For the record: I wish this were more eloquent. But I can’t, because my sense of religion isn’t in English. I don’t believe in god, and I don’t think I ever did.
I get weird when I talk about religion. I get weird when I talk about spirituality. I get weird when I talk about God.
And for maximum weirdness: This was the soundtrack to writing this piece.
Every morning is the first.
I find myself afraid of travelling, afraid to travel to a land and a place I even in my dreams cannot imagine. I try, night after night. I dream of the alien and the strange. As always it scares me – and as always it is unavoidable. I am there and cannot be elsewhere. In my dreams I long for home, yet I do not know what home is. ‘Home’ is the fleeting sense I have for my longings – ‘home’ might be nothing – ‘home’ is my most profound name for God.
God has no history. That is what makes him unique.
In biblical beginnings he already is, and has no past. As he is a lone god he has no parents, no family, had no childhood and does not possess a private life. All his actions, thoughts and reactions exist in relation to man. God created us in his image, we become his mirror. Through man God gets to know himself.
His first commandment is creation: Procreate! Be many!
God is a creator who in the story of the great flood becomes a destroyer, like a child, suddenly angry.
He is a fertility god, throughout Genesis obsessed with human reproduction, to the degree that he demands part of every man’s penis as a tribute. As a consequence of having made Abraham’s descendants into a large nation and thereto promised them land he becomes a god of war, a warring god. In this he acquires a taste for blood and so demands the Israelites commit genocide upon genocide, not to mention the blood he demands in tribute at his altar. As history develops God becomes a lawmaker, judge and executioner – to then, at the end of Isaiah, suddenly start talking about love and tenderness and the dream of a new and eternal kingdom of peace.
Yes, it is truly as God grows, learns from his mistakes and matures.
He is alien, and through the meeting with man he gets to know himself.
Reading the Bible it is not at all obvious that God is someone who wants you well. He obliterates humanity, all the animals on land and all the birds in the sky in the great flood and his reason? He regrets having made them.
In Exodus God himself cannot control his power. He descends in smoke and fire onto the mountain Sinai, warning the Israelites to not approach, too close and they shall die.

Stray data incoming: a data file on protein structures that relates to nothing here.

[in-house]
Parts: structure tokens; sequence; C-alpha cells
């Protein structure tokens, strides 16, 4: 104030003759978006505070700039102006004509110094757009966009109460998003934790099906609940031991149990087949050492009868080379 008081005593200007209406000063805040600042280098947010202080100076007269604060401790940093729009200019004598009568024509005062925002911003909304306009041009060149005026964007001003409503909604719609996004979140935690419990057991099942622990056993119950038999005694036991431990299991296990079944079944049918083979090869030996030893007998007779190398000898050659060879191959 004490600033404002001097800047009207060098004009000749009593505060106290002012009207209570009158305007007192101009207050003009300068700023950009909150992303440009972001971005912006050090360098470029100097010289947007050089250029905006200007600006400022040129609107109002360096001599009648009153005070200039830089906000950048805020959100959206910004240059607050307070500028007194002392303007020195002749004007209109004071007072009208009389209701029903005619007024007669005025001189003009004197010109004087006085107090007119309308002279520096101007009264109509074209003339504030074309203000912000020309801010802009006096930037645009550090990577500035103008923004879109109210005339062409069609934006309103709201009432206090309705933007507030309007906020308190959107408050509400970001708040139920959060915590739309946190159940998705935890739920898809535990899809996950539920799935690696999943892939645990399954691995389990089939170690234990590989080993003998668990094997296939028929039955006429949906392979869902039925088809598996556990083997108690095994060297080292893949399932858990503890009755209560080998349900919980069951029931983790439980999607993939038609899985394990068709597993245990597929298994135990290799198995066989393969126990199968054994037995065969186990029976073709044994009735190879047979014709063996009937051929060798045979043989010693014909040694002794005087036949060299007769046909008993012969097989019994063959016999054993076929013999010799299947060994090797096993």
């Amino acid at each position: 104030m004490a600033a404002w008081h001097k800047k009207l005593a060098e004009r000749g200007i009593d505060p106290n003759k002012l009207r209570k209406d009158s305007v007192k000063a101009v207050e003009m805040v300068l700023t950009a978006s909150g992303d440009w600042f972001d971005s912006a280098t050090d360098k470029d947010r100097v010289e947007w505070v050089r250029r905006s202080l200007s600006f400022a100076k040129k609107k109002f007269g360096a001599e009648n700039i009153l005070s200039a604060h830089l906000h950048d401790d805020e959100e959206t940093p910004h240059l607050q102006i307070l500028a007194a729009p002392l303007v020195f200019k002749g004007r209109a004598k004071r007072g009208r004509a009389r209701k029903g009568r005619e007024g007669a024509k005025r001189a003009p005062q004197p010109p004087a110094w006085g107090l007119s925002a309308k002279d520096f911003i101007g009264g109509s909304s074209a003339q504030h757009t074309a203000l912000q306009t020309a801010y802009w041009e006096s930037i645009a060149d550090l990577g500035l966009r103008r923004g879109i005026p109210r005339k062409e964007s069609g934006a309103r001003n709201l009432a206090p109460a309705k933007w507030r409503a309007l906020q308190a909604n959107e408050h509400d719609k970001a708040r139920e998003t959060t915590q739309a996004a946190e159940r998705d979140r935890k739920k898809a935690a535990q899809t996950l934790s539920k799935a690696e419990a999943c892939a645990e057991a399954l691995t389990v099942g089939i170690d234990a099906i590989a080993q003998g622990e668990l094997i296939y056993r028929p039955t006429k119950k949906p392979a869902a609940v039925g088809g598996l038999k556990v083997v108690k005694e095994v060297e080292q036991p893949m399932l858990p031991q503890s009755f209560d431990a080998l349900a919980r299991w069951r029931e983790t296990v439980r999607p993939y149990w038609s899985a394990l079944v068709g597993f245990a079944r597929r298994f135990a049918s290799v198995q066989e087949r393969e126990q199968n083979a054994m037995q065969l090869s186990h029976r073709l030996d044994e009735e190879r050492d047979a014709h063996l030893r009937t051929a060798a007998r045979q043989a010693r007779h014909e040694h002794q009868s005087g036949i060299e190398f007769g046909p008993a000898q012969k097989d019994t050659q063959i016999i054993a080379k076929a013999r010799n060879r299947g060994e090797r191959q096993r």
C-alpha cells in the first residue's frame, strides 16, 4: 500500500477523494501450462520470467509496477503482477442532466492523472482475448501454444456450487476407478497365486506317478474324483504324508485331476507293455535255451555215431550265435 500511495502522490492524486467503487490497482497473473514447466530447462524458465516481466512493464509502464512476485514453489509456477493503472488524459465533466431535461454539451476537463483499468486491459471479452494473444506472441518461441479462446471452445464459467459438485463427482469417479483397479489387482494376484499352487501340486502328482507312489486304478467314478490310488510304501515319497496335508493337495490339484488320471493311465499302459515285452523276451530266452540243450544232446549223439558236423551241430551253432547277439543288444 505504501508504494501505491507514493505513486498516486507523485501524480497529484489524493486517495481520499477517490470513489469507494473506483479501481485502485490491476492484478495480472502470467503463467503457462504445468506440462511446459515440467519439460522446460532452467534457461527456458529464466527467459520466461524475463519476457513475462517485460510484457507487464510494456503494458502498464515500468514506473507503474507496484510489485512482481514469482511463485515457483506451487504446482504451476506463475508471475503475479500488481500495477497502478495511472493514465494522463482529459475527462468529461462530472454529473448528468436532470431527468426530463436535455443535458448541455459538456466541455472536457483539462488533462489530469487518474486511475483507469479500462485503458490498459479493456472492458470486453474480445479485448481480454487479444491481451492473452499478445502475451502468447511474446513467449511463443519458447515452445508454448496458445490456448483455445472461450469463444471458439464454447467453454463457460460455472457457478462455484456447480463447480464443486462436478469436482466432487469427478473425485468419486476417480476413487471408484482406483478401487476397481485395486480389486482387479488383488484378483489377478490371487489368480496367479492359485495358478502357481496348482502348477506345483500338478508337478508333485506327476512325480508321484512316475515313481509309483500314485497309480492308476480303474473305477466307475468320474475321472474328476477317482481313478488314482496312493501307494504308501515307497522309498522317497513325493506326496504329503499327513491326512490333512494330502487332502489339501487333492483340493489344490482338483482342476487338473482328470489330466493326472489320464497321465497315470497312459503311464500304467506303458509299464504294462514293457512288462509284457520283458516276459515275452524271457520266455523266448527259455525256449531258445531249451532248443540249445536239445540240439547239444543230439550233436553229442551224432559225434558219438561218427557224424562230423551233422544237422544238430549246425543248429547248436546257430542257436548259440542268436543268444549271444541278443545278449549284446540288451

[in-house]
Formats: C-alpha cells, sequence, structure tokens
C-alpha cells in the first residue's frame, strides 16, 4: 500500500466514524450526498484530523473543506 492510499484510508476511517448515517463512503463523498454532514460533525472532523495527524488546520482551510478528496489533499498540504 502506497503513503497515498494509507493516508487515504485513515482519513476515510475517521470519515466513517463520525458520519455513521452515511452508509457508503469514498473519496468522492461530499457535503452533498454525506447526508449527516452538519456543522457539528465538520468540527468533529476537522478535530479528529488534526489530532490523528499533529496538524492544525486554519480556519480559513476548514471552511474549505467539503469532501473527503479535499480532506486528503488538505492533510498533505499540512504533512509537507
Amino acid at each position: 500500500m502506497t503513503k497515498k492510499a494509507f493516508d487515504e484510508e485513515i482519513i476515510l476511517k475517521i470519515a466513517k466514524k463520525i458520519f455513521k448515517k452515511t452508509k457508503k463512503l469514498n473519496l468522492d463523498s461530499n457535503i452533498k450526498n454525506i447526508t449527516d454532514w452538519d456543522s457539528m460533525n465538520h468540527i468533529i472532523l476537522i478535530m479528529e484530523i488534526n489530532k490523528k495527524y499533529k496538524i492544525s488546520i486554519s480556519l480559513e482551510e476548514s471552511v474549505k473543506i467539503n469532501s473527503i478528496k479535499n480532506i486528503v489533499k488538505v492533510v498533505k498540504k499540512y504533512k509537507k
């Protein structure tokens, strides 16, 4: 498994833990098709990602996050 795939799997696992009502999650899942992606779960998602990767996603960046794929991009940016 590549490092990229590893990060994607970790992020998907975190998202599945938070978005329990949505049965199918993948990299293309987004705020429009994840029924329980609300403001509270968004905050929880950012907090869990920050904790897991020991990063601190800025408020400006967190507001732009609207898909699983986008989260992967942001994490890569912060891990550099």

Sometimes I realise with unexpected clarity that the god to which I prayed actually is the same god, the same being, that a couple of nomadic tribes worshipped 4000 years ago, a god, which in turn, has borrowed traits from a number of other gods in the eastern Mediterranean area.
The god of my childhood tastes of my grandmother’s Sunday roast and the conservatory in which we congregated for worship, this god is safe, and we were all children of the Heavenly Father – God is also this wholly foreign being.
It is a realisation that is suddenly overwhelming.
Furthermore God is both a supreme deity, god of all, and a personal deity. The personal gods used to have very limited power considering their responsibility, their domain, was a single person, family or tribe. Not so this god. He is god of all as he is god for each and every one. He was the god of Abraham, the god of Isaac and the god of Jacob, he was my grandmother’s god, and he is the god of my father. And he was my god.
My god was obviously far from the god of Abraham or Moses, but then so have God changed and matured.
God is not immutable. Nevertheless he is the same god.
Every day is a new day. Every day is the same day. We are here, in foreign lands, and cannot be elsewhere.
Tomorrow we shall again lack a past. Tomorrow it shall no longer hurt, that which pains us today. As God in the beginning was innocent, so shall we. We shall be gods. And God called the light Day and the darkness Night.
And there was evening, and there was morning – the first day.